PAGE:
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Semin Oncol. 1999 Jun;26(3):324-37.

Lymphoma of the gastrointestinal tract.

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  • 1Department of Medicine, The Toronto Hospital, and University of Toronto, Ontario, Canada.

Abstract

Non-Hodgkin's lymphoma (NHL) of the gastrointestinal (GI) tract accounts for 4% to 20% of all NHLs and is the most common extranodal site of presentation. The stomach is the major organ involved by GI lymphoma. Helicobacter pylori infection, immunosuppression after solid-organ transplantation, celiac disease, inflammatory bowel disease, and human immunodeficiency virus (HIV) infection may be risk factors for GI lymphoma. A significant proportion of gastric lymphomas are of low-grade histology and arise from mucosal-associated lymphoid tissue (MALT). Such MALT lymphomas may be associated with H. pylori infection and may undergo complete regression following eradication of H. pylori. Lymphoma of the small bowel, colon, and rectum may also occur, but are less common than gastric lymphoma. Distinct clinicopathologic entities, such as primary intestinal T-cell lymphoma, immunoproliferative small intestinal disease, and multiple lymphomatous polyposis have been described. Surgery, radiation therapy, and chemotherapy have been used in the treatment of GI lymphomas. However, the optimal management of these lymphomas has never been determined by prospective randomized clinical trials. Such trials by cooperative groups are needed to answer many of the vital unanswered questions concerning extranodal lymphomas of the GI tract.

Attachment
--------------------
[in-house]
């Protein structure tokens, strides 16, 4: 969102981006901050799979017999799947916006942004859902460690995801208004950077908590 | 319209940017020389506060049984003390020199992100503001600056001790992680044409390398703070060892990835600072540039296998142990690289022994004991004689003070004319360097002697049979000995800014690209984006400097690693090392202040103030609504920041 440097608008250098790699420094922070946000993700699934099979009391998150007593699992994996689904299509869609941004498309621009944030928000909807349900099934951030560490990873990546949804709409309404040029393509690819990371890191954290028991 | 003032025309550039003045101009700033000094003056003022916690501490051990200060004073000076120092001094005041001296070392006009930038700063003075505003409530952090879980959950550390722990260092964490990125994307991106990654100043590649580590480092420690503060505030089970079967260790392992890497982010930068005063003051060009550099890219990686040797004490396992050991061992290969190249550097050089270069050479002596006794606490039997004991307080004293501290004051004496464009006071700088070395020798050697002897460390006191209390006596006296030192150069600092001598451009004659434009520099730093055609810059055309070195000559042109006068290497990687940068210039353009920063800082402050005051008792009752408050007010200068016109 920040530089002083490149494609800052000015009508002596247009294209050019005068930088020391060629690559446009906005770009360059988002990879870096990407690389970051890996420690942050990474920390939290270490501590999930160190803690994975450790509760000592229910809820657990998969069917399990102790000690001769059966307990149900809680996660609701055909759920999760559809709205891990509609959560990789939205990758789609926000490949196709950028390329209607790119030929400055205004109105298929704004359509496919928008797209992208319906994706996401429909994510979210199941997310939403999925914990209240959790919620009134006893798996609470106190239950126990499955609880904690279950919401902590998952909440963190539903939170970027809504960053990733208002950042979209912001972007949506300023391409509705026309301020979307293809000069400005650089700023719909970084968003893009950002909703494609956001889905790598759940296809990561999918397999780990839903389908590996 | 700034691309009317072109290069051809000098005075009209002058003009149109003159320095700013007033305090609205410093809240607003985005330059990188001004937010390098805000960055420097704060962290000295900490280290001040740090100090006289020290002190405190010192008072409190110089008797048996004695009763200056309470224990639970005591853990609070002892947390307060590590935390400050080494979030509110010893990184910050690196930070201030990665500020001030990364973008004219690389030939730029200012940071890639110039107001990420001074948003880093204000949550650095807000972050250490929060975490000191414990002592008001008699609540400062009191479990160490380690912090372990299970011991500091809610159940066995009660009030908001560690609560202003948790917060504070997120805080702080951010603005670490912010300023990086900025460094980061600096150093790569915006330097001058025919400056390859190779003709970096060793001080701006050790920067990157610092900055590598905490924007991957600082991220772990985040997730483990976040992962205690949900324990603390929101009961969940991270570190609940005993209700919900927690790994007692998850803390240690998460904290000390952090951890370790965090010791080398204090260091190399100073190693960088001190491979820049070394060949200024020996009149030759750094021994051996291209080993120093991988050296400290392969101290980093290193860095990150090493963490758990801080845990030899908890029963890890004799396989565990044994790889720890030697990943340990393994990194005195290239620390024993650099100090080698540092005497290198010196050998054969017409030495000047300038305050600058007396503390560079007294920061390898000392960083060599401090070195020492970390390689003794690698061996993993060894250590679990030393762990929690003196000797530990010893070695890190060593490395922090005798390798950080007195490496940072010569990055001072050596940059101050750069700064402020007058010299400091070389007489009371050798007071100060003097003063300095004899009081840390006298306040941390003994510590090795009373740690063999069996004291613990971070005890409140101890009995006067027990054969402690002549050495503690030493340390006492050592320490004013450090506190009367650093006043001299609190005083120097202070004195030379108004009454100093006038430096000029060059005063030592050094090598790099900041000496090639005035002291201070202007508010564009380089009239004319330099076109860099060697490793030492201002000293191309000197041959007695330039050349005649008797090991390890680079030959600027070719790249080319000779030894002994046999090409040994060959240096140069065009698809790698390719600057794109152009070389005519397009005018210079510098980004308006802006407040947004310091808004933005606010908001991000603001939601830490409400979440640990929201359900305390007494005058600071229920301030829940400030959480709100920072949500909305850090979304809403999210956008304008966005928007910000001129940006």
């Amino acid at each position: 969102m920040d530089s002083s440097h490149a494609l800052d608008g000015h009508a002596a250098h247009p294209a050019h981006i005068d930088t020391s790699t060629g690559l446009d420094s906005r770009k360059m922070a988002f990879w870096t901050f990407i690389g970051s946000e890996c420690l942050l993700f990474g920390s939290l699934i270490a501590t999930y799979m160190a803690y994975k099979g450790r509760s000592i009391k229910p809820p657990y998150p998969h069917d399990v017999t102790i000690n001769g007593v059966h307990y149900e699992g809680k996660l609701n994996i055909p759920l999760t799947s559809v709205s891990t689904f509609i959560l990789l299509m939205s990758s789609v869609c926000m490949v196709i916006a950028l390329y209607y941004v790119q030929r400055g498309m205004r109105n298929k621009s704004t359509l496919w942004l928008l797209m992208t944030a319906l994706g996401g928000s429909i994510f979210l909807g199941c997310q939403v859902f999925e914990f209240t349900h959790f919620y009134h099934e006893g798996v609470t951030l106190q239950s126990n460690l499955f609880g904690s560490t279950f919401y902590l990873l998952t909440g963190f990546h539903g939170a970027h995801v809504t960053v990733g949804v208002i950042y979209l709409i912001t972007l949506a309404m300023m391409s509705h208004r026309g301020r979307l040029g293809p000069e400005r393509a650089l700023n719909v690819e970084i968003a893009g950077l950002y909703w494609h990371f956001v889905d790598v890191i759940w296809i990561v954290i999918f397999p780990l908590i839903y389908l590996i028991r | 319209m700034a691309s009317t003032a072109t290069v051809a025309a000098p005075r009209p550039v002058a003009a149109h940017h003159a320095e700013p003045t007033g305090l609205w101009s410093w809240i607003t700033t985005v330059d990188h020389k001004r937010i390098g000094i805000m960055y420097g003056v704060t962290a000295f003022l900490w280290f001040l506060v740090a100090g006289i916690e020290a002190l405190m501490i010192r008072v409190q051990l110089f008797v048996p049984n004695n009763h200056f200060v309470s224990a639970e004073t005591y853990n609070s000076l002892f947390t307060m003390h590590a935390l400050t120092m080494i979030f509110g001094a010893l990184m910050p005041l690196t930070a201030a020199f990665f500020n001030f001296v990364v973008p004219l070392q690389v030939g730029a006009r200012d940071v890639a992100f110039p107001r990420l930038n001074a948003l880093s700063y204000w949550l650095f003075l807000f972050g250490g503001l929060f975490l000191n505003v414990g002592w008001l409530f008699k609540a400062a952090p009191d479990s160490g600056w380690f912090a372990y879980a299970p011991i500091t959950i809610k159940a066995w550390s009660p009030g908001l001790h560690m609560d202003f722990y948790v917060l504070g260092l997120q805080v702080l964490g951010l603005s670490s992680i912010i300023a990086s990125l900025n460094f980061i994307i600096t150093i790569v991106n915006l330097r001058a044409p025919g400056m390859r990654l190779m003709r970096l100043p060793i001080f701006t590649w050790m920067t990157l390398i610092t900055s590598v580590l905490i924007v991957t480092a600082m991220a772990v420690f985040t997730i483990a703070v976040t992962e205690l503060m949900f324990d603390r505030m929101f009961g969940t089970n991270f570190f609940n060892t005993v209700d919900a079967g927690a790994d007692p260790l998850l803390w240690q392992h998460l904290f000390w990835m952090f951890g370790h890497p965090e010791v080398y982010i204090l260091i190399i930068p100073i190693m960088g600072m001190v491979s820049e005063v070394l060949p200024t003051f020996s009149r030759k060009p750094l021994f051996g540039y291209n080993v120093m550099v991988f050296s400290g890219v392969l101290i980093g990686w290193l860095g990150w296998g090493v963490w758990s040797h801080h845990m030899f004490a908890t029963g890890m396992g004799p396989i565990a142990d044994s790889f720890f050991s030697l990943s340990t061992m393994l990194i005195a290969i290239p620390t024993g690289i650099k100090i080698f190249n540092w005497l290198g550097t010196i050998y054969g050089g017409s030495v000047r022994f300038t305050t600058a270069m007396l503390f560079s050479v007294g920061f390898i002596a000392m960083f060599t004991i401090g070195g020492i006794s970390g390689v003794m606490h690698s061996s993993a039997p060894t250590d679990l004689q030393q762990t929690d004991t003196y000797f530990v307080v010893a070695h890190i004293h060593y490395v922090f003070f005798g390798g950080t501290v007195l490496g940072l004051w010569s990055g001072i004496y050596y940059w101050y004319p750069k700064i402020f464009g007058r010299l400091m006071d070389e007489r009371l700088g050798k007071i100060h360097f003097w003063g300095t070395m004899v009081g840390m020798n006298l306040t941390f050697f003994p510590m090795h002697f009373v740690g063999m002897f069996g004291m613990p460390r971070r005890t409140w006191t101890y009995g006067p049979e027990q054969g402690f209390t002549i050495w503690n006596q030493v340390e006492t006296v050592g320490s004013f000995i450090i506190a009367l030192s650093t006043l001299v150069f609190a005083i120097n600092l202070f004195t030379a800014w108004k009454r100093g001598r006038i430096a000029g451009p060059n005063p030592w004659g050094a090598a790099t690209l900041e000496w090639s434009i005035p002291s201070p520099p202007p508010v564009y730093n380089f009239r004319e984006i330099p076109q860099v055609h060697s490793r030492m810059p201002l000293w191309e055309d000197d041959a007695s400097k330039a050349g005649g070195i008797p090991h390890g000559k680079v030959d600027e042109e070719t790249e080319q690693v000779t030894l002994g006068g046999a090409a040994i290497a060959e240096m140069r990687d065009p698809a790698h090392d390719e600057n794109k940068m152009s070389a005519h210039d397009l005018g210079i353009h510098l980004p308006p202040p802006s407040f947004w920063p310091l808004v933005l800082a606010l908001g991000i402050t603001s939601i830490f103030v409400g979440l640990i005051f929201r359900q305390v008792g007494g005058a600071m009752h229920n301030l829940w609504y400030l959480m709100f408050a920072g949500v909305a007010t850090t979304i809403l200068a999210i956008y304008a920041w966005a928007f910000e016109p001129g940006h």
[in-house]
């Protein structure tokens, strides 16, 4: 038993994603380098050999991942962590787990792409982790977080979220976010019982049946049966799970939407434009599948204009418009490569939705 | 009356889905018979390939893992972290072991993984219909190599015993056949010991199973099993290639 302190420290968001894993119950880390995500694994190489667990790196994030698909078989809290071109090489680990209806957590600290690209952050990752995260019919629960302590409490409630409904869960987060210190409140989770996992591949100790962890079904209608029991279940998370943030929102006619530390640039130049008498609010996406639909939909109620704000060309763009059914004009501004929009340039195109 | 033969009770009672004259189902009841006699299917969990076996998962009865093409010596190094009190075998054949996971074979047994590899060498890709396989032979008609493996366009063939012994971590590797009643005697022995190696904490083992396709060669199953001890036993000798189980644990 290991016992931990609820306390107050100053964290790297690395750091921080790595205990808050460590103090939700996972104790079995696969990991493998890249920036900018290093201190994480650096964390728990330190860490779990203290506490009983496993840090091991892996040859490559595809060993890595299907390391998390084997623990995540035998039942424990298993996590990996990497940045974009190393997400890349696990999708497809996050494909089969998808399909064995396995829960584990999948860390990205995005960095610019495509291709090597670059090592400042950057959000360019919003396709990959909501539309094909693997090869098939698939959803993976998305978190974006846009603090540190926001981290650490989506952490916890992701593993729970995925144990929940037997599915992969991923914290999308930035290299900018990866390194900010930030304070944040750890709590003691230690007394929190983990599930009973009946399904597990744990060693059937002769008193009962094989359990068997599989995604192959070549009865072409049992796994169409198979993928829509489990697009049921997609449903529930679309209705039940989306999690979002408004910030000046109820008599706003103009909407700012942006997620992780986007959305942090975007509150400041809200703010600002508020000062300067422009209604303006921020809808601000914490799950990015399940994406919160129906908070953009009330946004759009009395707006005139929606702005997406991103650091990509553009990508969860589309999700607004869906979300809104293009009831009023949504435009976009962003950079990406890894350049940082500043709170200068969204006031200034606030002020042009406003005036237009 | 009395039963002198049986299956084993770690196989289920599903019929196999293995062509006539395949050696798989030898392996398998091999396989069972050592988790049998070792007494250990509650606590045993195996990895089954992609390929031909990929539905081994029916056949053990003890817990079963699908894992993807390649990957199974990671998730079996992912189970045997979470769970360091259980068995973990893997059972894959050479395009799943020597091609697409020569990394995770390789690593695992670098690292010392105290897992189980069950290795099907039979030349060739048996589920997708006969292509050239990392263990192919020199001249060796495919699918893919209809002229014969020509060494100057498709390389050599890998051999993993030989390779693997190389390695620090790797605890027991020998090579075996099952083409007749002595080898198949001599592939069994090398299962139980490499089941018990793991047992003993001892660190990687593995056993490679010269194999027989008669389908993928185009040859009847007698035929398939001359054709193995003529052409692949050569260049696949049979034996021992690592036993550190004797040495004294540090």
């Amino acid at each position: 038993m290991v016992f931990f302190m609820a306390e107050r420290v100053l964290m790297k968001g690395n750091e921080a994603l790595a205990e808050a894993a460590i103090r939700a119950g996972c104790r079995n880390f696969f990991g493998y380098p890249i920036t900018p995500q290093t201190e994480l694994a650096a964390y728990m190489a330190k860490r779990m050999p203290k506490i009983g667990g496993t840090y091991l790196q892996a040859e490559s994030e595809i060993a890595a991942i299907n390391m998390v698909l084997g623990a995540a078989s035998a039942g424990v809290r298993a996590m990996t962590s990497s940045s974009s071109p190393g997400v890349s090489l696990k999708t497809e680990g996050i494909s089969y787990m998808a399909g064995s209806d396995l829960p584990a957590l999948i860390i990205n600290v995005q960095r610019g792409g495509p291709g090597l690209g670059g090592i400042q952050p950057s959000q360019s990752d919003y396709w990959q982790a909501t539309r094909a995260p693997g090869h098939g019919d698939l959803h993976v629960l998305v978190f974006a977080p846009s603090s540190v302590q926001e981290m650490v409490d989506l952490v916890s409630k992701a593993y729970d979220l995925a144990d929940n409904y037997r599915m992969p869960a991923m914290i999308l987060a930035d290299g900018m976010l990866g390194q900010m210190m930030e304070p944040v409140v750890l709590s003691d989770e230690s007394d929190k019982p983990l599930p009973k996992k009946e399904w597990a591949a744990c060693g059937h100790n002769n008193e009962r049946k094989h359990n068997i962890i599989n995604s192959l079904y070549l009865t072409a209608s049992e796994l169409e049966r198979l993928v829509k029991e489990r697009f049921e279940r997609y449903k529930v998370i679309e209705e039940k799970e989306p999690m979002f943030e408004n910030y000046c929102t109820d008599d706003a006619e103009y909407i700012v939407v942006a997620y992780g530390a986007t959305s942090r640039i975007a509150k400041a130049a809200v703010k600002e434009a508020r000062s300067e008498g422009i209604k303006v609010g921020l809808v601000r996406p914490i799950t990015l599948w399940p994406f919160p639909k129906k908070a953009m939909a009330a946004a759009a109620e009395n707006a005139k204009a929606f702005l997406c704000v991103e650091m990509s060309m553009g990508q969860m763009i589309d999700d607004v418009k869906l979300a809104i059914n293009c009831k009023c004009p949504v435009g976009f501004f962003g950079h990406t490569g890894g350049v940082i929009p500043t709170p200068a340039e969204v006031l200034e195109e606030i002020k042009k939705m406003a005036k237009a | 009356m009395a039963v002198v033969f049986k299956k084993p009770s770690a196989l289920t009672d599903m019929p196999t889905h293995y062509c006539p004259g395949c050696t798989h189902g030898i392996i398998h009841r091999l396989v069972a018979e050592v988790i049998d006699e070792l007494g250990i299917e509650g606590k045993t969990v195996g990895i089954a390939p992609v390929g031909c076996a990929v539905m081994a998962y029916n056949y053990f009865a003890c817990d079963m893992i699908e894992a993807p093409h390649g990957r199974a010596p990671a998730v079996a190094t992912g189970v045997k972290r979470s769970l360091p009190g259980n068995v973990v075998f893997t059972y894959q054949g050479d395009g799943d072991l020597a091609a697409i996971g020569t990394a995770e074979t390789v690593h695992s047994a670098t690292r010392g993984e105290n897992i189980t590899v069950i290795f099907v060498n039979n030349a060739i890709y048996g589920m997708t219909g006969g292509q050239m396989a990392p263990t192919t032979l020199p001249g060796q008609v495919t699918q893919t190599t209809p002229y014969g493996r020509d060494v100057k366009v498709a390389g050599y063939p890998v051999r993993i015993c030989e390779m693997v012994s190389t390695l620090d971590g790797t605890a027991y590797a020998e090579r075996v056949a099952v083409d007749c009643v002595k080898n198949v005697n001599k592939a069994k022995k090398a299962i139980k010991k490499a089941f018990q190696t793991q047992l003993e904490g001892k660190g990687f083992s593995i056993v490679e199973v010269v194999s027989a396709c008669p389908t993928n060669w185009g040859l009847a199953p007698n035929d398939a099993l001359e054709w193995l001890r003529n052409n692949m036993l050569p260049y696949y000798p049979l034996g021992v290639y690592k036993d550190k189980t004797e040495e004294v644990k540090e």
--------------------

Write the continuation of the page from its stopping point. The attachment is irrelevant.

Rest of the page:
PMID:
10375089
[PubMed - indexed for MEDLINE]
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